American Heritage® Dictionary of the English Language, Fourth Edition
- n. The quality of being offensively bold.
- n. Offensively bold behavior.
Century Dictionary and Cyclopedia
- n. The character or quality of being impudent. Want of modesty; shamelessness; indelicacy.
- n. Impudent behavior; brazenness; effrontery; insolence.
- n. Synonyms Impertinence, Impudence, Effrontery, Sauciness, Pertness, Rudeness, audacity, insolence, assurance, presumption, boldness, face. Impertinence is primarily non-pertinence, conduct not pertaining or appropriate to the circumstances, and is hence a disposition to meddle with what does not pertain to one, and more specifically unmannerly conduct or speech. Impudence is unblushing impertinence manifesting itself in words, tones, gestures, looks, etc. Effrontery is extreme impudence, which is not abashed at rebuke, but shows unconcern for the opinion of others; it is audacious and brazen-faced. Sauciness is a sharp kind of impertinence, chiefly in language, and primarily from an inferior. It is, in language, essentially the same with pertness, which, however, covers all indecorous freedom of bearing toward others; pertness is forwardness inappropriate to one's years, station, or sex. Rudeness is the only one of these words seeming to refer primarily to character; in this use it implies manners or language which might be expected from lack of culture or good breeding, and includes what is said or done from a desire to be offensive or uncivil. See arrogance.
- n. The quality of being impudent, not showing due respect.
- n. Impudent language, conduct or behavior.
GNU Webster's 1913
- n. The quality of being impudent; assurance, accompanied with a disregard of the presence or opinions of others; shamelessness; forwardness; lack of modesty.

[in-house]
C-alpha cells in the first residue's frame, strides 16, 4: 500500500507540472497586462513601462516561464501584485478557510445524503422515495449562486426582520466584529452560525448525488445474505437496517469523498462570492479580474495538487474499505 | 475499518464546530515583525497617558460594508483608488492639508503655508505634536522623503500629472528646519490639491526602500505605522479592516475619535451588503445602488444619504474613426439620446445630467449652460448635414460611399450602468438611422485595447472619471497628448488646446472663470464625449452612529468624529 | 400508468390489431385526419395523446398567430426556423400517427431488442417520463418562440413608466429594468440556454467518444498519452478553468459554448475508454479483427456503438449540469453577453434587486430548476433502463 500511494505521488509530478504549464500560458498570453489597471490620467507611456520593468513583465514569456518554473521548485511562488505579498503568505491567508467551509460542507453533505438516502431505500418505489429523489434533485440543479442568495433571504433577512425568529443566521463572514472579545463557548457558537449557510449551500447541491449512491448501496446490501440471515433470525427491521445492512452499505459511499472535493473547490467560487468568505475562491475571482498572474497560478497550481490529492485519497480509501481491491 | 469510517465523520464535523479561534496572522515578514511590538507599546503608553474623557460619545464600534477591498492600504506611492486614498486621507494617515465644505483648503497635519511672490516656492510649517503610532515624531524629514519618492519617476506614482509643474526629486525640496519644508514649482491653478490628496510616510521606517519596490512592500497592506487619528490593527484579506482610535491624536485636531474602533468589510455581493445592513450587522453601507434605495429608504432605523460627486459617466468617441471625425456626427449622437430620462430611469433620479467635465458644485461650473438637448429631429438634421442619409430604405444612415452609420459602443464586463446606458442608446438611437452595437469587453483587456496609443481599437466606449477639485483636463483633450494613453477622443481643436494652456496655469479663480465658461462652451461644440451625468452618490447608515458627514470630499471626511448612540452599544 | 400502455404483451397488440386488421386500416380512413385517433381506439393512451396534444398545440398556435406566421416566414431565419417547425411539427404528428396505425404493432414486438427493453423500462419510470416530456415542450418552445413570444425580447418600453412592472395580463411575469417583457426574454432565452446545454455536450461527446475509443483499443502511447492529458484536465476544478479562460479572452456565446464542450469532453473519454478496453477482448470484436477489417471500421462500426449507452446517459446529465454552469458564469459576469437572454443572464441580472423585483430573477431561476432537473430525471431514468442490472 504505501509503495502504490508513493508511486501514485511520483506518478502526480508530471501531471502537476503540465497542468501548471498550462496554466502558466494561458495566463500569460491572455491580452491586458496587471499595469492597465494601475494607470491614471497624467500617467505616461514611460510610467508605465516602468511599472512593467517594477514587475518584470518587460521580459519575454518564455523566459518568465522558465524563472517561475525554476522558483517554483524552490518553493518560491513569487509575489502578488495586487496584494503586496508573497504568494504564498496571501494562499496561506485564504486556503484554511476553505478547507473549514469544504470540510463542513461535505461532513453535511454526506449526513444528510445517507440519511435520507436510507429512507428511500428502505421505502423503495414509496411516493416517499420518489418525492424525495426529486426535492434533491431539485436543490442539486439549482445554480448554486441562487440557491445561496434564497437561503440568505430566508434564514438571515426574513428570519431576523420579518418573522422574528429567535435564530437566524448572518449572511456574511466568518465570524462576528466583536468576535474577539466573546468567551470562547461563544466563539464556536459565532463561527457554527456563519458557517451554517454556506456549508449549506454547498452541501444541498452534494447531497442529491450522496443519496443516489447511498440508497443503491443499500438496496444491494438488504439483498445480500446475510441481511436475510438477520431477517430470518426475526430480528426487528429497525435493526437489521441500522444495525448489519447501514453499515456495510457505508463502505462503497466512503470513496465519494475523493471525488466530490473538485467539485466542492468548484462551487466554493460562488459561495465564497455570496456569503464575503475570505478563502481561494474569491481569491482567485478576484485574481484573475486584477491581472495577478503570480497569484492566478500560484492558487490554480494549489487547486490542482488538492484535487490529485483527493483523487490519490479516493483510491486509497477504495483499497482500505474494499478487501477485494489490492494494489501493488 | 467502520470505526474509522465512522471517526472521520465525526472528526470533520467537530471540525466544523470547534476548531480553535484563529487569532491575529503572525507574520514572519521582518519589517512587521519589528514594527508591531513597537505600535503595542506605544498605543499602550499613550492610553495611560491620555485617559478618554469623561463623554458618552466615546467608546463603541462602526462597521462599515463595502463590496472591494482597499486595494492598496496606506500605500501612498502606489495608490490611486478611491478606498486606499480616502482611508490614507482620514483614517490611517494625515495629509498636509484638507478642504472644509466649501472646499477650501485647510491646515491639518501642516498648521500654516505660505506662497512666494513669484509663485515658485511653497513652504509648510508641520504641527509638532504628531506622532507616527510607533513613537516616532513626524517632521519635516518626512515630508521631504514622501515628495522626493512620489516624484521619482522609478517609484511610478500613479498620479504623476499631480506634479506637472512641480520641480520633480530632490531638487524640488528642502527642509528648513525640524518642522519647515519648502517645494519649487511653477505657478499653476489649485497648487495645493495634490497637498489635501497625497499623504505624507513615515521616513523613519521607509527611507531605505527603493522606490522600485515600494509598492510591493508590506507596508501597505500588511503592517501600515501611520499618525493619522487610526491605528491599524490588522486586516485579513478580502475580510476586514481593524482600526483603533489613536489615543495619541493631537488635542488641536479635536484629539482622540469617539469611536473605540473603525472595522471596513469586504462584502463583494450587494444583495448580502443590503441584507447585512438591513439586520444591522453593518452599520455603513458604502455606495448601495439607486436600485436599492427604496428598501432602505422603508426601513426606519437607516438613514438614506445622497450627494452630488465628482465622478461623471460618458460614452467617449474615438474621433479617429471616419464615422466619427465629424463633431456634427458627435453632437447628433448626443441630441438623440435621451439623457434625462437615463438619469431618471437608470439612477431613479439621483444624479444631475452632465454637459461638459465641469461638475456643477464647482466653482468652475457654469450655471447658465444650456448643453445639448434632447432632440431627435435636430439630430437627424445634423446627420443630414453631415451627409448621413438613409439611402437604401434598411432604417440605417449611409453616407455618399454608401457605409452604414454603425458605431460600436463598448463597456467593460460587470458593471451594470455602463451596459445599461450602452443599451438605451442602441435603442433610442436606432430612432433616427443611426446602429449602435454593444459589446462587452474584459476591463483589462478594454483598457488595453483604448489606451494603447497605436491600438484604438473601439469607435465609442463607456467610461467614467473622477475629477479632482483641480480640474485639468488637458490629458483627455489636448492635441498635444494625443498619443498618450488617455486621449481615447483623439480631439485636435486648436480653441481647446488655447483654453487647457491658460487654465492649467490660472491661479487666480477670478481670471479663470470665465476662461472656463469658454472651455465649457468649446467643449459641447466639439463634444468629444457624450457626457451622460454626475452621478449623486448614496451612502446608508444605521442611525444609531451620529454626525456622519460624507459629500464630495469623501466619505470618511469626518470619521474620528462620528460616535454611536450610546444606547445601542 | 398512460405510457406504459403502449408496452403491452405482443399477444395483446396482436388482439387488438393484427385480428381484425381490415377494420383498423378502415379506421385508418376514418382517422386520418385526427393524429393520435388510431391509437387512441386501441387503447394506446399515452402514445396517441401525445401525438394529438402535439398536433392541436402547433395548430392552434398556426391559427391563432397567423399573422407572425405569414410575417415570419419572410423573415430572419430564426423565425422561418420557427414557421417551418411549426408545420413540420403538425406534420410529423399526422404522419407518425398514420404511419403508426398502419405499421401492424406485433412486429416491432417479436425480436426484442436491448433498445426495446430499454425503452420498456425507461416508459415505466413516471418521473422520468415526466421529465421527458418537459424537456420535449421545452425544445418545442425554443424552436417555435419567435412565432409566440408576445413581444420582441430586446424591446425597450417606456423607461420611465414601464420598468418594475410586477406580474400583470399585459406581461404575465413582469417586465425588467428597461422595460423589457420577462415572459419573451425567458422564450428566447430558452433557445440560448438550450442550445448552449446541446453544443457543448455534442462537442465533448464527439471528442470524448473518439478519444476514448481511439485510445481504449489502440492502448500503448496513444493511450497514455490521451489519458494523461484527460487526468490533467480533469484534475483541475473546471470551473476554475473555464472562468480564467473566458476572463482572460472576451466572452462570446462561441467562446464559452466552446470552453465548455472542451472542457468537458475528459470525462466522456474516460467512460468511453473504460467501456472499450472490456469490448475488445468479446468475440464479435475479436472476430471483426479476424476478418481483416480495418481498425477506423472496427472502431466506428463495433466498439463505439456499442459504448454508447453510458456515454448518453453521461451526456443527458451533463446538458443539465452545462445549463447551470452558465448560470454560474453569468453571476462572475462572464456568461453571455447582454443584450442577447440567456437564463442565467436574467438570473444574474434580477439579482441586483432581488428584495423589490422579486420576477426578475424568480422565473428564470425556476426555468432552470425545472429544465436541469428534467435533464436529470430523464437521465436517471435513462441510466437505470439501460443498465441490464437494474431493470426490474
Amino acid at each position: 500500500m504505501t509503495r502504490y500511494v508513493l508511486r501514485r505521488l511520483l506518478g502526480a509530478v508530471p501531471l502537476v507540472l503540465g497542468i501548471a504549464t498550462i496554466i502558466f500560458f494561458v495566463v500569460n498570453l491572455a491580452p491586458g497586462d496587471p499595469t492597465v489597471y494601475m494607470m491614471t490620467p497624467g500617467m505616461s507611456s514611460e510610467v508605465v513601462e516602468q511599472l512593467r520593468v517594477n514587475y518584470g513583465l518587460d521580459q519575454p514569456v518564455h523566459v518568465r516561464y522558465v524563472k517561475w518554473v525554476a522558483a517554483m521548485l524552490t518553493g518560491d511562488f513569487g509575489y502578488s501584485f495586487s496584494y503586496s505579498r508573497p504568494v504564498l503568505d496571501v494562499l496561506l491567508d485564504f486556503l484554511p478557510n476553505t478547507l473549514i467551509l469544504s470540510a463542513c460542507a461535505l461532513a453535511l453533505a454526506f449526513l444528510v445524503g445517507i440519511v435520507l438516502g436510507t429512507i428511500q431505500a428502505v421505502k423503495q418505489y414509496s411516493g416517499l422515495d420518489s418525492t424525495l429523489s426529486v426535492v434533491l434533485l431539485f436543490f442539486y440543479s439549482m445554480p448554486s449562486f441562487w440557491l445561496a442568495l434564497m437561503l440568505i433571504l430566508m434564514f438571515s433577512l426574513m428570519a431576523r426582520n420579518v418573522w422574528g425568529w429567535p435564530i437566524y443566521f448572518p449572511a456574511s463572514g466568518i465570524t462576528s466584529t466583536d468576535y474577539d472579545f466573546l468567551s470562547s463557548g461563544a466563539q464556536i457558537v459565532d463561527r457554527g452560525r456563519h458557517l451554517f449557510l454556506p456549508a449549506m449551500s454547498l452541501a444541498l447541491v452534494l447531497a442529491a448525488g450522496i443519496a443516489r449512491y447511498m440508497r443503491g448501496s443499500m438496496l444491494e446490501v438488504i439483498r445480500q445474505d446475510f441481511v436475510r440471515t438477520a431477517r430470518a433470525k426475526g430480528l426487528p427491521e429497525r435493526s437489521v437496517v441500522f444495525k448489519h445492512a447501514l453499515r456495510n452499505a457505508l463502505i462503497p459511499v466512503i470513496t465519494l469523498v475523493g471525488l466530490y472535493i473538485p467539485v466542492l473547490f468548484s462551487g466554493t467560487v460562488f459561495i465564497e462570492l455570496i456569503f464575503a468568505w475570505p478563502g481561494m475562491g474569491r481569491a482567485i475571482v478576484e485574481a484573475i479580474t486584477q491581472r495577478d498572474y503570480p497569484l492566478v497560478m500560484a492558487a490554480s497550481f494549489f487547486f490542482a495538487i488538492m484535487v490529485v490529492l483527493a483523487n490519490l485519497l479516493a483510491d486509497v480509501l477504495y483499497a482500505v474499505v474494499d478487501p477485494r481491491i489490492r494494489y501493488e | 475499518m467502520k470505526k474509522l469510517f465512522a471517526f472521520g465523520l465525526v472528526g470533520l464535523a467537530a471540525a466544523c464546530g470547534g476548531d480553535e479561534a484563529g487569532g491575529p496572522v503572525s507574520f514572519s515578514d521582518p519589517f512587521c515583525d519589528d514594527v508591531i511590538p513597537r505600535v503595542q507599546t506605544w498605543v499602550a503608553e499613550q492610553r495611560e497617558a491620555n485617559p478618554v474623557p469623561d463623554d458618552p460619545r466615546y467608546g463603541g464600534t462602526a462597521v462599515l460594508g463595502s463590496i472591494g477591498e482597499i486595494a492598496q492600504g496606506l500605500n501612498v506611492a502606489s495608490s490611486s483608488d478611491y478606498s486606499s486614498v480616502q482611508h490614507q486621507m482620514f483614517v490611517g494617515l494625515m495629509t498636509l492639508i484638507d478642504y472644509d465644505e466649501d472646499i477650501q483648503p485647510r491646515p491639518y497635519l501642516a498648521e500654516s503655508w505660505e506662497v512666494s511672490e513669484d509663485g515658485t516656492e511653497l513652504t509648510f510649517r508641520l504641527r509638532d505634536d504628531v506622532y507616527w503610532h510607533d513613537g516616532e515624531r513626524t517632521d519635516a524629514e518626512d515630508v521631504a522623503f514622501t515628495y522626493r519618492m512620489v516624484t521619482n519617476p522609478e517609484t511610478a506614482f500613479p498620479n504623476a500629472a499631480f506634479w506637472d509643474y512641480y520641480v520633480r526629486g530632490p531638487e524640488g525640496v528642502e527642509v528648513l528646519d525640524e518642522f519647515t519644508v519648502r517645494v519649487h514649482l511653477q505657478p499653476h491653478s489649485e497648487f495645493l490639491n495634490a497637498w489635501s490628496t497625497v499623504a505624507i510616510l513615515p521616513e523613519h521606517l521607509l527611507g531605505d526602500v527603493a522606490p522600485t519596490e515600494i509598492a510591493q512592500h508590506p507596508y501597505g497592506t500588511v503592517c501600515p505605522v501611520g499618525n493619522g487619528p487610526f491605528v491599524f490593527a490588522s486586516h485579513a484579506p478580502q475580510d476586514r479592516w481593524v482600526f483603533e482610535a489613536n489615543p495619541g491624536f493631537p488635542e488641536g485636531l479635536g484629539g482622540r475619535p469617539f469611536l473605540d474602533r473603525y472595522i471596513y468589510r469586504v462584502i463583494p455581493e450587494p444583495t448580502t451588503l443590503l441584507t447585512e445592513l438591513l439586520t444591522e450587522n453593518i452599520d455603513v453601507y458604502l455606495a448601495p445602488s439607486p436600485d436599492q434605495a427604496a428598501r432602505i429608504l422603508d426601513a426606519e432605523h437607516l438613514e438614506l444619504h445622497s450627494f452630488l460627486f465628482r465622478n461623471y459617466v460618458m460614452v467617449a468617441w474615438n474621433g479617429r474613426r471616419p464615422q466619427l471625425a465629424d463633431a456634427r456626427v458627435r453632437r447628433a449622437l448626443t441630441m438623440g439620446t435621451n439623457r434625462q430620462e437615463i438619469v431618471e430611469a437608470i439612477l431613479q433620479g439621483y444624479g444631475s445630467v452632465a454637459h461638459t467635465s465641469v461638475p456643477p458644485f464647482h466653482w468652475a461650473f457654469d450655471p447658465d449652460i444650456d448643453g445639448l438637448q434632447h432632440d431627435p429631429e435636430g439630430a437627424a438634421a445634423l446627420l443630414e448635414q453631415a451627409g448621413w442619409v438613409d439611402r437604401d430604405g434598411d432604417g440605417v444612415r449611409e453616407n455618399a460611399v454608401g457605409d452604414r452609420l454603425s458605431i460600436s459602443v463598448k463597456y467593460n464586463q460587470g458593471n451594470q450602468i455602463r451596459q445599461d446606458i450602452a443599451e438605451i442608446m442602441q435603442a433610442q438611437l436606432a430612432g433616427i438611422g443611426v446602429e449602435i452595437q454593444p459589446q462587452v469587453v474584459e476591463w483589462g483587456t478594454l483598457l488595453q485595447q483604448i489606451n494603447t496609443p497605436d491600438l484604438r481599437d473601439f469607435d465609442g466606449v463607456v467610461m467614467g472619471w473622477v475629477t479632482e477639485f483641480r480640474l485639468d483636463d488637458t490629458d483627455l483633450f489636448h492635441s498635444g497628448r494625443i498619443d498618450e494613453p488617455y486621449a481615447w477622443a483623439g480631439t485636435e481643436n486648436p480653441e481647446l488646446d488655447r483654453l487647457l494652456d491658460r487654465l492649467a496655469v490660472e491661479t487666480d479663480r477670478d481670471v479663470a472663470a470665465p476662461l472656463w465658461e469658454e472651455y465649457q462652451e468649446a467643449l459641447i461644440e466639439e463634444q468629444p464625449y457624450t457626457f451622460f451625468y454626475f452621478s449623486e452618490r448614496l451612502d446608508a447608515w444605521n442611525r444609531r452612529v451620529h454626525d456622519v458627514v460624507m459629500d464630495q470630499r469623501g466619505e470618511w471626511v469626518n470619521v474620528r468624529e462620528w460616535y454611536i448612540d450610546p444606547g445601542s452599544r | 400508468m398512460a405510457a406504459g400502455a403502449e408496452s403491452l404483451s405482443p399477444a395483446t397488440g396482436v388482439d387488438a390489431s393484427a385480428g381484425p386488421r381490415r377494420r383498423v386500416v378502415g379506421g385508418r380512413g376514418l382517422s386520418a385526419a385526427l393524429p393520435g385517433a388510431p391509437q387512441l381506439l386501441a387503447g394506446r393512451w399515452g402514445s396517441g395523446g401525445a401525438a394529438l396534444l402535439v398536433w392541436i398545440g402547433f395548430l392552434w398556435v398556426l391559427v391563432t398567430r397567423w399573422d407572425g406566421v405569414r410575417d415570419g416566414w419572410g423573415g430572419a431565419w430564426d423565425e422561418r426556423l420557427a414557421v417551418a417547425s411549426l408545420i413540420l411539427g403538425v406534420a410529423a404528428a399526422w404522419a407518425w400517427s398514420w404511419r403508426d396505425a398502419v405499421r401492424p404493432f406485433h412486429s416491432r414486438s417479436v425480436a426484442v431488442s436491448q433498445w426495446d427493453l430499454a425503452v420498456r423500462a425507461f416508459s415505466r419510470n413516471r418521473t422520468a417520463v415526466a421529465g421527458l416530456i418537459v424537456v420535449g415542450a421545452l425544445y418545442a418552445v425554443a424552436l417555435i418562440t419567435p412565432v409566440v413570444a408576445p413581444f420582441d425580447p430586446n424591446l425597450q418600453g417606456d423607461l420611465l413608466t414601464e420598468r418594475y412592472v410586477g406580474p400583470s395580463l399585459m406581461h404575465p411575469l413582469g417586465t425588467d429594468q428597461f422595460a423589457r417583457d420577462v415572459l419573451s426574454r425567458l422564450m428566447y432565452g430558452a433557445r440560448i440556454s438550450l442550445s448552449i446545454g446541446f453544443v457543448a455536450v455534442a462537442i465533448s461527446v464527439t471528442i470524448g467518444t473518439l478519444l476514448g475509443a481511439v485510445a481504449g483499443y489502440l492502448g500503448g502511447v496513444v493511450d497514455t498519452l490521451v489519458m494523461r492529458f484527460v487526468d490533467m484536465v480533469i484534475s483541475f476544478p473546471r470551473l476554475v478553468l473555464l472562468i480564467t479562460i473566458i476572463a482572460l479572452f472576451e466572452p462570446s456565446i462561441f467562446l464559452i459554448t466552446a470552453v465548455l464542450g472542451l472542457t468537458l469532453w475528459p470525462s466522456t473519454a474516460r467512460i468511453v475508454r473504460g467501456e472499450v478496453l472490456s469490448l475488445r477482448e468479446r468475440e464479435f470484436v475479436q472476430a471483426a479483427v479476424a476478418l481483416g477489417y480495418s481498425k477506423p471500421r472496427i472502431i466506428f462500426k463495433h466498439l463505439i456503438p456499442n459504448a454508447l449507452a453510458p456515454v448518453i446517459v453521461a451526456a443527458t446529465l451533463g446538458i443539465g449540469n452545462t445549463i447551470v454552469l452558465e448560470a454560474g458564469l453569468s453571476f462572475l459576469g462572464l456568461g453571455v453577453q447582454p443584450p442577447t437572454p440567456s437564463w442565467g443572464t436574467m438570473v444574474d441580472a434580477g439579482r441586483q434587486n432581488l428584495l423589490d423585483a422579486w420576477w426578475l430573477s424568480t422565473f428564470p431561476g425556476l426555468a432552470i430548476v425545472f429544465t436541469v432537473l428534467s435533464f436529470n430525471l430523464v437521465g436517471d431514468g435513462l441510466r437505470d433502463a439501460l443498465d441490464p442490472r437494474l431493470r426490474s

- n. the trait of being rude and impertinent; inclined to take liberties
- n. an impudent statement
“An old man's opinion of two youngsters is not what I call impudence,' began Louis, with an emphasis that made Jem divert his attack.”
“Epicharis, when questioned and confronted with Proculus, resolutely denied that she had ever held any such conversation with Proculus as he alledged, and feigned the utmost astonishment at what she termed the impudence of his accusation.”
“He used to brag to me always of a great acquaintance he had there, what an esteem my lady had for him, and had the vanity (not to call it impudence) to talk sometimes as if he would have had me believe he might have had her, and would not; I'll swear I blushed for him when I saw he did not.”
“With all his daring disregard of orders and established customs, with all his consummate _sang-froid_ and what some called impudence and others "cheek," every superior under whom he had ever served had sooner or later become actually fond of Sam”
“Now that they are on top, they have a particular and curious kind of impudence, which is only known among slaves.”
“The notion that any clergyman should have the 'impudence' -- (this was the word used by Mrs. Bludlip Courtenay) -- to pause in the service because people came in late, touched the very apex of absurdity.”
“465 Her impudence is intended to be that of a captive Princess.”
“His whole appearance gave one the idea of impudence; his dress was shabby.”
“Have you not always shown that blatant impudence, which is the sole strength of our orators?”
“The hiding and peeping business, the ready laugh followed by bashfulness and self-effacement, the old unalterable impudence, which is not least amidst the _prima mobilia_ of the childish mind.”
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mostly from magoosh
Words from the new GRE : This list consists mostly of words from the book Magoosh-GRE-vocab-ebook, which is one of the best vocab materials available, especially if you have started preparing one ...
The path meanders through the vineyards
Words as I learn them.
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because wordsmith is not a verb.
Looking for tweets for impudence.